Monthly Archives: November 2010

Inflammation and Aging

According to the July 2010 issue of Skin Inc magazine, the natural result of the immune system attacking infections is inflammation. Some of the characteristics of the inflammation process include increased blood flow to the target site, migration of the immune system cells to the area, increased free radical production, destruction of normal tissue and production of scar tissue. All this is critical to fighting infection and disease and is noticeable in the fight against bacteria in an acne skin condition, as well as many forms of dermatitis.

Aging promotes inflammation, inflammation promotes premature aging, resulting in the fading of beauty and good, youthful looks.

There are many botanical extracts that inhibit inflammation. Green tea is one of the most powerful and has been studied more than any other natural product for its anti-inflammatory properties. The super-fruit all have varying amounts of anti-inflammatory power and acai, pomegranate and grapes are amoung the most potent.

Topically, using anti-inflammatory and soothing ingredients is essential for anyone with any level of ‘redness’ in their skin or inflammatory skin conditions like acne, rosacea and atopic dermatitis. Products like r-relief , instant calm ultra , alocell Gel , and platinum soothing mask are great products to get your skin back to a healthier, happier state of being.

Always check with your physician before adding new herbs or supplements to your diet. The information provided here is not meant to diagnose or cure any medical conditions.

Antioxidants and ‘Anti-Aging’

According to the July 2010 issue of Skin Inc magazine, the body is under constant attack from oxidizing agents. These include the notorious free radicals, but also many other molecules that either come from the environment or a person’s metabolism.The result of oxidation is damage to tissue, cellular DNA, proteins, lipids and carbohydrates. Of course the body has it’s own antioxidant system, including superoxide dismutase, glutathione and others. It’s intrinsic antioxidant system weakens with age and should be augmented through diet.

There are many different kinds of dietary antioxidants available and most of them have been well-studied in laboratories. Because there are many kinds of oxidizing agents in the body, this is not a one-size-fits-all situation so it is no good just eating blueberries or acai just because it is the latest fad written up in glamour magazines by reporters who know next to nothing about cosmetic chemistry nor the chemistry of the body. It is best to take a variety of antioxidants that have different specialities. Most of these belong to the group of natural chemicals called polyphenols (like green and white tea, pomegranate, cranberry, blueberry, acai, grape, goji, mangosteen, and resveratrol from grapes).

Because oxidation is one of the most severe causes of premature aging, a good mix of antioxidants makes for great defense, contributing to an ‘anti-aging’ program and helping maintain the beauty of youth. Topical antioxidants are important for your home care regimen as we age. I would recommend them for anyone over 30. For more information on antioxidants see the video ‘Antioxidants: Why?’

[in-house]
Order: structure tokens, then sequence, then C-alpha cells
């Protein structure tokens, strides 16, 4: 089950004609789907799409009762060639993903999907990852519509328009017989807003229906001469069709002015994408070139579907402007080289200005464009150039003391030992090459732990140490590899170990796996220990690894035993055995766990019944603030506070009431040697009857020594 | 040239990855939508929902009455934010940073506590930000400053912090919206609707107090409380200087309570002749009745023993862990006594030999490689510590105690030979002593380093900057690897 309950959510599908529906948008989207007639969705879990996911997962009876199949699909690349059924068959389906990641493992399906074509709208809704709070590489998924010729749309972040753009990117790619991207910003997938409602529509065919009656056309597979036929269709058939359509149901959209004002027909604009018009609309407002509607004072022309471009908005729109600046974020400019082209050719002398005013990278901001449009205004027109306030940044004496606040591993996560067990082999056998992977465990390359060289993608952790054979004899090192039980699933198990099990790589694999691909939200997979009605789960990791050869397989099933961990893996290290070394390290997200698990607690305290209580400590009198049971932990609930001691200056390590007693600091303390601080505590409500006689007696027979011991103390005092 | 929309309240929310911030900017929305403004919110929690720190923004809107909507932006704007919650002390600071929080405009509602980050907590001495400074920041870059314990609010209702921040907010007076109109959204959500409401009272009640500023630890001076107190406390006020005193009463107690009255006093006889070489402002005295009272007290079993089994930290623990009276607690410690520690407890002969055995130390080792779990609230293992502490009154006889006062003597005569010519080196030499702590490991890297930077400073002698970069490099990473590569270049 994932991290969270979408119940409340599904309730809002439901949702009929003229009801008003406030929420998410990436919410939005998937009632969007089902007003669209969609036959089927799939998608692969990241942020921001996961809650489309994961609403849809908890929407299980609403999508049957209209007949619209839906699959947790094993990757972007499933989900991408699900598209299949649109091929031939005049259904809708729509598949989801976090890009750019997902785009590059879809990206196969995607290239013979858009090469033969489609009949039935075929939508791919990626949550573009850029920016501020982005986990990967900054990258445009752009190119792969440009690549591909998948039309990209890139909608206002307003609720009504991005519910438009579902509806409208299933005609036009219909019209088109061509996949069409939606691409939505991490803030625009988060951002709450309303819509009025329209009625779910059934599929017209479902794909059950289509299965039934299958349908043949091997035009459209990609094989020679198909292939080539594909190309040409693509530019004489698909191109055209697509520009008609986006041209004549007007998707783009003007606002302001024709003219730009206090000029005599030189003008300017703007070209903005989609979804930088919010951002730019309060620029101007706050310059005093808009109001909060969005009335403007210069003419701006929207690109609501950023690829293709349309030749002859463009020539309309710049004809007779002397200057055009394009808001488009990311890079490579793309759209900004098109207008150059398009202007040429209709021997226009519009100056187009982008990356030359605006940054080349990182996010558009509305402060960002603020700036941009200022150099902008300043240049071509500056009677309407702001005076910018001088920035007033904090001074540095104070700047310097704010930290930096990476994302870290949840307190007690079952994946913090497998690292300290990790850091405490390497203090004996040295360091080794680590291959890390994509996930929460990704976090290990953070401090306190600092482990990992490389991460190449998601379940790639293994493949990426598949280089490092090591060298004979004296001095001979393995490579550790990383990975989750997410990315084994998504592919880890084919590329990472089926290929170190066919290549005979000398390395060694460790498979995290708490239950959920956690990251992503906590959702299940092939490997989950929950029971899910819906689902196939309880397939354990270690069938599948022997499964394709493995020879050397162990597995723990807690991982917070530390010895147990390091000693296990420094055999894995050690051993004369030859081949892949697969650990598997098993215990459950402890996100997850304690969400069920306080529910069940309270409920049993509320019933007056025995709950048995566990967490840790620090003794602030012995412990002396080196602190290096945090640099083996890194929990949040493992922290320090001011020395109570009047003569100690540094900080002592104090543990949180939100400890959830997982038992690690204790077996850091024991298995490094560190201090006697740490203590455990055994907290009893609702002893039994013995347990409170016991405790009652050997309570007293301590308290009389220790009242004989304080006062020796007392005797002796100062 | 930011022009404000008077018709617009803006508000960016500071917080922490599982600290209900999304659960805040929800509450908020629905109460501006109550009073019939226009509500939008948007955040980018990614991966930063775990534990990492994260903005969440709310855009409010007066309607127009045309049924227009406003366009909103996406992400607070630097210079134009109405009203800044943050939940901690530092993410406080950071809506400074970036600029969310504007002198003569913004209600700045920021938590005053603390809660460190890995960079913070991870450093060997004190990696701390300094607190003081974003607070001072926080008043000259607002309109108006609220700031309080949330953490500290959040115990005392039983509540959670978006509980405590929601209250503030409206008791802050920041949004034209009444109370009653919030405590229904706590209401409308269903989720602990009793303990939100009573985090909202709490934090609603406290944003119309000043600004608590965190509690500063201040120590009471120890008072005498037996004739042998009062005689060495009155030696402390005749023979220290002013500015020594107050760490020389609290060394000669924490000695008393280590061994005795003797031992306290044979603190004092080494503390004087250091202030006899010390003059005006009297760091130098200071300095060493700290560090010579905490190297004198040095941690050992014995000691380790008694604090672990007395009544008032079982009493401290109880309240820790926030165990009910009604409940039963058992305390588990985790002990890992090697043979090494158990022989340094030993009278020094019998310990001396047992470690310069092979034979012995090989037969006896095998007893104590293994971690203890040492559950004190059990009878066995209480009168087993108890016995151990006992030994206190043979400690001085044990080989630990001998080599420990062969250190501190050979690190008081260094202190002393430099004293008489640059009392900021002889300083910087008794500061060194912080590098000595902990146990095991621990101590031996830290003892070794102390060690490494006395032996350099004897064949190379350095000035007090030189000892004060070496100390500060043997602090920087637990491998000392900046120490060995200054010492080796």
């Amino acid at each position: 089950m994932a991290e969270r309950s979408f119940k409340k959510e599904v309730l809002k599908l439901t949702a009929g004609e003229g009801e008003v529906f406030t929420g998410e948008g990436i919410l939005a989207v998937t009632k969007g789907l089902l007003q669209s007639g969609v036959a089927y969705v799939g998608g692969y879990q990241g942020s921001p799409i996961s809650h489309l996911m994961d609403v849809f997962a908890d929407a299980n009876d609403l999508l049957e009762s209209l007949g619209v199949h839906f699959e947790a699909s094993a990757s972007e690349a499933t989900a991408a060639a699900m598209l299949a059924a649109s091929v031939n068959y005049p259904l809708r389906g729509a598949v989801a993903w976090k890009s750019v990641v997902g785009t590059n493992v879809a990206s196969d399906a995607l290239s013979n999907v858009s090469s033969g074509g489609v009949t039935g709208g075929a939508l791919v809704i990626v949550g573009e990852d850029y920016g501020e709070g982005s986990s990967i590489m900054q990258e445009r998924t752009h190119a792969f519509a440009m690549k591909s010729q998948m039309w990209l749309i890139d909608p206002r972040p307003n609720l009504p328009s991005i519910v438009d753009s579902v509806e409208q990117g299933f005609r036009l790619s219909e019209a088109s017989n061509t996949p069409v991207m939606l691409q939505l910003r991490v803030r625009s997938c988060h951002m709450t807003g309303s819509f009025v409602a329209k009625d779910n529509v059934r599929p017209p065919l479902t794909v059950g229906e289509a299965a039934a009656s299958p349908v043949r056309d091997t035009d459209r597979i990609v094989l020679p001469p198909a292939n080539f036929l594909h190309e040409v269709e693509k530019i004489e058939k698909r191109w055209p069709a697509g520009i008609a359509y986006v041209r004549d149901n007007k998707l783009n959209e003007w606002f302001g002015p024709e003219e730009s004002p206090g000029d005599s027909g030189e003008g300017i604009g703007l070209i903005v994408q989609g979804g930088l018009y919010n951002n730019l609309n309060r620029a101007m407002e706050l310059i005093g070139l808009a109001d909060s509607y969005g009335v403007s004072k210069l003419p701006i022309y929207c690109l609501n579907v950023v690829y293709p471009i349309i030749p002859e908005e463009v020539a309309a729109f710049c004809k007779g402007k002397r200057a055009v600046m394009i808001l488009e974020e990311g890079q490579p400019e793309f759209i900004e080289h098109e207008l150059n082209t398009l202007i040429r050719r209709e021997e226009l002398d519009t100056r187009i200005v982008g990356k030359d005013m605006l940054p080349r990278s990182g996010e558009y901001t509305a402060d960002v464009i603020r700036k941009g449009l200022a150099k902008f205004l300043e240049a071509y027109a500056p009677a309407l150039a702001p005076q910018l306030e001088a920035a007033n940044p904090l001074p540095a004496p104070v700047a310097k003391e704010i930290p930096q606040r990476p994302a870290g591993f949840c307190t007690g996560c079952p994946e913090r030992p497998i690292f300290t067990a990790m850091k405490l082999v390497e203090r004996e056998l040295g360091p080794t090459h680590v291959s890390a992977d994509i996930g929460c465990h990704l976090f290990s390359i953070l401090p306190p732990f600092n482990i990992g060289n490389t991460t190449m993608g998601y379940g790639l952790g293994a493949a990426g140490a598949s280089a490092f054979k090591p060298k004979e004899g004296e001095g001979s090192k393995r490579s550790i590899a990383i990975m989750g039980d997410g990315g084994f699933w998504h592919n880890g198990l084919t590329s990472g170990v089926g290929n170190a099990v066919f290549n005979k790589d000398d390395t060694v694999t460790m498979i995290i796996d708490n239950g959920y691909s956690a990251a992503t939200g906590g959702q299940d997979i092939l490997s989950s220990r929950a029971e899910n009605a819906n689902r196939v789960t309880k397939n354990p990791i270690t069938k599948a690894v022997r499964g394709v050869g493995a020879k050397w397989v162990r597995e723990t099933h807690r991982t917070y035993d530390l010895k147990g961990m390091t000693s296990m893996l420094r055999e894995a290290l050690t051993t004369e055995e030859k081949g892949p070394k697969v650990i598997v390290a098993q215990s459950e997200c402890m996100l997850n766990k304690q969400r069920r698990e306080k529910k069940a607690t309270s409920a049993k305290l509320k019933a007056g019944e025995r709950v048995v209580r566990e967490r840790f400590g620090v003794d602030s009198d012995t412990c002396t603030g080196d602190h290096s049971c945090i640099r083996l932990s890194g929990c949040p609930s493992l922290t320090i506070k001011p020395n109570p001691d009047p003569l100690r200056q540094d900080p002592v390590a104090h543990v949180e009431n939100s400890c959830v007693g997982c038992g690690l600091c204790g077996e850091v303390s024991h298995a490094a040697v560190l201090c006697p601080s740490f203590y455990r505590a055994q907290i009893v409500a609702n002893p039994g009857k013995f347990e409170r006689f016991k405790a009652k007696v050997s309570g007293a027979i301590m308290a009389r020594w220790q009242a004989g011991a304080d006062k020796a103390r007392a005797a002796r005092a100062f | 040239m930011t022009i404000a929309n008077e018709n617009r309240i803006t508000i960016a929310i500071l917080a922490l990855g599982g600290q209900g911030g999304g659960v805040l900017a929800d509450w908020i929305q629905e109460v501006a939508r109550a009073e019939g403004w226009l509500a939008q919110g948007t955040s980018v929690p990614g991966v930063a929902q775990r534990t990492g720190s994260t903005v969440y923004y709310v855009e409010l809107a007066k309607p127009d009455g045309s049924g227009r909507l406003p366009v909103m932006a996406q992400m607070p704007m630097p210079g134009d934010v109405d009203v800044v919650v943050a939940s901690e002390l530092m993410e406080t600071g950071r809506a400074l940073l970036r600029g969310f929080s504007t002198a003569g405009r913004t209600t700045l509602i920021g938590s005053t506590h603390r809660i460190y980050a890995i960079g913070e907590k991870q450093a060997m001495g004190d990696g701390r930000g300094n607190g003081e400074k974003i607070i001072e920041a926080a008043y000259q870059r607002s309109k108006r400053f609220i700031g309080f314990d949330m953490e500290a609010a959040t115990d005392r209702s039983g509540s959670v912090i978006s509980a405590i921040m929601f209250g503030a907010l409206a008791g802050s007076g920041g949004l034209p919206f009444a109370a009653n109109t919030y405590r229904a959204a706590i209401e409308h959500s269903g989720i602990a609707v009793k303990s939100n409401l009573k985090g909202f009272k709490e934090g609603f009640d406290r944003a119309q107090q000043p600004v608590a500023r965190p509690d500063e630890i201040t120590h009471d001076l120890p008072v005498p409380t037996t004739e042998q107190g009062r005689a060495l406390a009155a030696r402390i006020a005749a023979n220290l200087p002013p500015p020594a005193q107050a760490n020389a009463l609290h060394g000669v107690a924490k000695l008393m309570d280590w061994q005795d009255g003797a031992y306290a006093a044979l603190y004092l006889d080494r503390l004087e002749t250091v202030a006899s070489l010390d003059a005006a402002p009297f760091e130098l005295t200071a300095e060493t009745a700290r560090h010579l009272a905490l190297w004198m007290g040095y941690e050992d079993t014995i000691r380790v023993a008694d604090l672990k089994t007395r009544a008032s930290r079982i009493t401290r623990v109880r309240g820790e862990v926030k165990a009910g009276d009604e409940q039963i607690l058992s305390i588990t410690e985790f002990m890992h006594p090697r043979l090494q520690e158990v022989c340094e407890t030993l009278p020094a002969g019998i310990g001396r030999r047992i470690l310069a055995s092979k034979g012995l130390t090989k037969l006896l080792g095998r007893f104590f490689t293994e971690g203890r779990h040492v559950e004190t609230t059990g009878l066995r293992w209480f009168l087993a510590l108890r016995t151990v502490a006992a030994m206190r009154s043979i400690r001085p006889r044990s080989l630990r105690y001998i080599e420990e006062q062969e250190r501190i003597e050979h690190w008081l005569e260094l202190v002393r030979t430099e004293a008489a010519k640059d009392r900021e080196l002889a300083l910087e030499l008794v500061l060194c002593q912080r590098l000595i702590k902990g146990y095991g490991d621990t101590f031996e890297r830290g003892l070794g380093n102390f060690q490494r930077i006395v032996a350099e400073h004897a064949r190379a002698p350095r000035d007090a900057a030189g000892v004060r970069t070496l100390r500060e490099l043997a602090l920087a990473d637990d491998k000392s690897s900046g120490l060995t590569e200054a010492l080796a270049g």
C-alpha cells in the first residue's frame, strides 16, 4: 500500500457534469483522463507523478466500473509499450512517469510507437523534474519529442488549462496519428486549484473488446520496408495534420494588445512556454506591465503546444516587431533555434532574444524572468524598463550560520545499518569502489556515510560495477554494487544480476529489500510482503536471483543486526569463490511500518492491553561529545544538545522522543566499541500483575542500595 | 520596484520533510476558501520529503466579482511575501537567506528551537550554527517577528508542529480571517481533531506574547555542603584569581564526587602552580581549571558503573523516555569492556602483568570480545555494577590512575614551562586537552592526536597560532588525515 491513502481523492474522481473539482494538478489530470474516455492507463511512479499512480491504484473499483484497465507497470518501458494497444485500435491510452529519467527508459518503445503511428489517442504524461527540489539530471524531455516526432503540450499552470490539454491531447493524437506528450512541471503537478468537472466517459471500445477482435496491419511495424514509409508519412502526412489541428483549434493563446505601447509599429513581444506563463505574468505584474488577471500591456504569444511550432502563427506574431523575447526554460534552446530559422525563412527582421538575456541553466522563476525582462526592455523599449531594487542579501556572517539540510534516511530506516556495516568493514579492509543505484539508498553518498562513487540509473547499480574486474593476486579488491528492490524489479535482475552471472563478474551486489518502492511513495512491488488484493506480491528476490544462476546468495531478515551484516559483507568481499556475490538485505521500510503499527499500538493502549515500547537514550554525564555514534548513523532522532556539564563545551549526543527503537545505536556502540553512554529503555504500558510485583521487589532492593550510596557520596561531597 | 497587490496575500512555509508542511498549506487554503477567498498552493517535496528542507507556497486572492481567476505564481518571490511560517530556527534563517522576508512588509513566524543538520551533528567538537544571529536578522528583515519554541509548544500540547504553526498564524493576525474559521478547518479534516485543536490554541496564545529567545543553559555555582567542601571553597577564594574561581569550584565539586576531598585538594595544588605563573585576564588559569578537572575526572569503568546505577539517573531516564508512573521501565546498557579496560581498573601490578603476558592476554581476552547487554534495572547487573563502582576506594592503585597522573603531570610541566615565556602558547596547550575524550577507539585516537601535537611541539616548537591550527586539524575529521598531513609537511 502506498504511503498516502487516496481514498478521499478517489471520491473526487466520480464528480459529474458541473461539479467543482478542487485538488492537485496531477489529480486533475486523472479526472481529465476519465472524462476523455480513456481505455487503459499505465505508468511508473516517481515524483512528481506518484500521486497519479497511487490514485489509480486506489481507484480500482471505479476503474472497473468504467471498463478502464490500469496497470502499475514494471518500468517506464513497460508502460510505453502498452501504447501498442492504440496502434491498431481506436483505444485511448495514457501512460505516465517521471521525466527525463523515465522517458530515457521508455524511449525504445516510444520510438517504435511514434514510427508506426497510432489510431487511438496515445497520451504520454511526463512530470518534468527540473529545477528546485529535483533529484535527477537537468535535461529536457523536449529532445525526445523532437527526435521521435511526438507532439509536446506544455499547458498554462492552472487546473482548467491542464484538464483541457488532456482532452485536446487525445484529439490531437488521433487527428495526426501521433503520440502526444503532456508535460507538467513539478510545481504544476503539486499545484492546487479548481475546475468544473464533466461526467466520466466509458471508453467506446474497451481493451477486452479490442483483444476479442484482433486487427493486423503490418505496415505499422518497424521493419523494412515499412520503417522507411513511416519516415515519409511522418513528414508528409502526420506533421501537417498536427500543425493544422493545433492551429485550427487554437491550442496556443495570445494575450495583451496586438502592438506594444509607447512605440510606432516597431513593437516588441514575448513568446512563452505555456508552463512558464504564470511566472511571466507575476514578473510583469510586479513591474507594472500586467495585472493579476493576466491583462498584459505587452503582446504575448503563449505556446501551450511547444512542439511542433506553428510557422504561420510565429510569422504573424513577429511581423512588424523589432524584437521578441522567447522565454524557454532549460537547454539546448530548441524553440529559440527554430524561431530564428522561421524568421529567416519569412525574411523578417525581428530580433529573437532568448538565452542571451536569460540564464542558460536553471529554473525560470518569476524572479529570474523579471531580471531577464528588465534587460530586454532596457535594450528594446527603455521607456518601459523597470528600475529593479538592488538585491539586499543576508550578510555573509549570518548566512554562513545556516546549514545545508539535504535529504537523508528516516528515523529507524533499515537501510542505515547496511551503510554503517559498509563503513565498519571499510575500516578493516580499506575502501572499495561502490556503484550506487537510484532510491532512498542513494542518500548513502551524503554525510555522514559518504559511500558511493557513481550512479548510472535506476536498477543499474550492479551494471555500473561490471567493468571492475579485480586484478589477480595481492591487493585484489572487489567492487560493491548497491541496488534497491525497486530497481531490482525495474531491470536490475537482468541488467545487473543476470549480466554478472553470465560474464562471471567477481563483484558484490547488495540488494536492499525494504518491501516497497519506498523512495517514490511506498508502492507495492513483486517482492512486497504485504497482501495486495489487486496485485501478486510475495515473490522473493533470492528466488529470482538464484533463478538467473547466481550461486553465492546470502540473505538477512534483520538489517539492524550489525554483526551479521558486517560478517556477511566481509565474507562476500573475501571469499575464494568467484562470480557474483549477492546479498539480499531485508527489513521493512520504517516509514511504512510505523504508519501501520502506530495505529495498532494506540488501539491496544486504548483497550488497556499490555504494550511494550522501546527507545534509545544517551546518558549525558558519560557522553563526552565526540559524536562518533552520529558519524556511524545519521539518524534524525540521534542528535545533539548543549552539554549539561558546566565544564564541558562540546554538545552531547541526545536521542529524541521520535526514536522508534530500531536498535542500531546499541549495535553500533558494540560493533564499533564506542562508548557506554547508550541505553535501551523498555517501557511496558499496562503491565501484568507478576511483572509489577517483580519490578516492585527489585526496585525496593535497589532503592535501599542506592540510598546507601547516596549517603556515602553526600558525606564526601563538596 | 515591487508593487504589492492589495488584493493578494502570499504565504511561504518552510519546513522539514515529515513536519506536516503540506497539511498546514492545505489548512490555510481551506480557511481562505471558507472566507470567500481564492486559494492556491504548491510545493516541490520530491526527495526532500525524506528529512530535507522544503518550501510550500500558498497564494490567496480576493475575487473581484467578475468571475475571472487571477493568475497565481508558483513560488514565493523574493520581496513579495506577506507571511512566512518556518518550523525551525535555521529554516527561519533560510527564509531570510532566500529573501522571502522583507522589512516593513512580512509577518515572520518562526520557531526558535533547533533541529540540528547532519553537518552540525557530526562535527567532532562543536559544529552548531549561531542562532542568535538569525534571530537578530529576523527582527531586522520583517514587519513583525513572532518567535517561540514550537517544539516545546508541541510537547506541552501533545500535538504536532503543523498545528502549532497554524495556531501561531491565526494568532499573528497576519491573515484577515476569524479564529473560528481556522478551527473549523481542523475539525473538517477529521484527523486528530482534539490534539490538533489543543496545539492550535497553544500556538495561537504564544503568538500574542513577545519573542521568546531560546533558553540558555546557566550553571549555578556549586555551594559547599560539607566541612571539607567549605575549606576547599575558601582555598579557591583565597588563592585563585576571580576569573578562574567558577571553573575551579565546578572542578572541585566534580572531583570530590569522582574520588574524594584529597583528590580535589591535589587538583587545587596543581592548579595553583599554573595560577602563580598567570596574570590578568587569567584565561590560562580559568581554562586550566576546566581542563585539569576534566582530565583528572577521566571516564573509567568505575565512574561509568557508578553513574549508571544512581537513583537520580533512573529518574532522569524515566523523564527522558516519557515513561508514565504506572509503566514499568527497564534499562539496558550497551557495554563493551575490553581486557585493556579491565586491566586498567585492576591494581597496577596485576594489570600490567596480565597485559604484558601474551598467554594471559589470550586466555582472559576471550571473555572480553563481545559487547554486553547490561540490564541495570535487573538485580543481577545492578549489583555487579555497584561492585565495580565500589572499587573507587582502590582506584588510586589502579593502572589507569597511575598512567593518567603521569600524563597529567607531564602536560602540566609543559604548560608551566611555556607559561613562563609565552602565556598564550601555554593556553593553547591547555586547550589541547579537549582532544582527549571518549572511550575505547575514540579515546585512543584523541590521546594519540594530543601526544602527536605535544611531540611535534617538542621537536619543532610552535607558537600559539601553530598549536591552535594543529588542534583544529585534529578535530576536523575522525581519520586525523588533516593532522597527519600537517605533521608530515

Always check with your physician before adding new herbs or supplements to your diet. The information provided here is not meant to diagnose or cure any medical conditions.

Skin Aging – how does the skin age?

According to the July 2010 issue of Skin Inc magazine, the skin ages in both intrinsic mechanisms (such as the destructive enzymes that break down collagen and elastin and weaken the skin’s matrix), and extrinsic mechanisms (such as exposure to the sun’s UV radiation, harmful chemicals, and oxidation) resulting in an increase in wrinkles, pigmentation and changes in the skin’s thickness.

For more information on how the skin works see the video ‘Skin facts vs marketing hype’ (How the skin works)

‘Works at the cellular level’ – what does that mean?

‘Works at the cellular level’ is a favourite term used in the seduction and marketing of skin care products. We are supposed to believe that only the product they are selling will work because it works at the cellular level.

WELL…to work at the cellular level means that it works within a cell….and seeing as all the trillions of cells in our body are covered by the term ‘cellular level’ then which cells exactly is their product working on or in? Essentially, you have no idea as to whether that is the epidermis (the outermost layer) or the dermis (the layer where all the collagen and elastin fibers are)…

The net of this is that the term ‘works at the cellular level’ should have no value when considering skin care products. Industry people who use this term ought to be ashamed of themselves for being so misleading and vague. It may even mean that they have no idea themselves as to where it works….

Watch out for lime juice or you could get beer dermatitis :-)

From the Orlando Sentinel
Beware of the lime slice, if you’re a big fan of Mexican beers or a bartender serving them. That beer and the juice of an accompanying lime could create a potent combination for your skin called “Mexican beer dermatitis.” Dermatologist Dr. Scott Flugman, of Huntington Hospital in New York, reported in the Archives of Dermatology that a substance in lime juice—if left on the skin and exposed to the sun—can cause the skin to discolor as if you’ve been stung by a jellyfish. What’s worse: The marks can linger for months. Medically it is called phytophotodermatitis – and women can get it from ingredients in certain perfumes.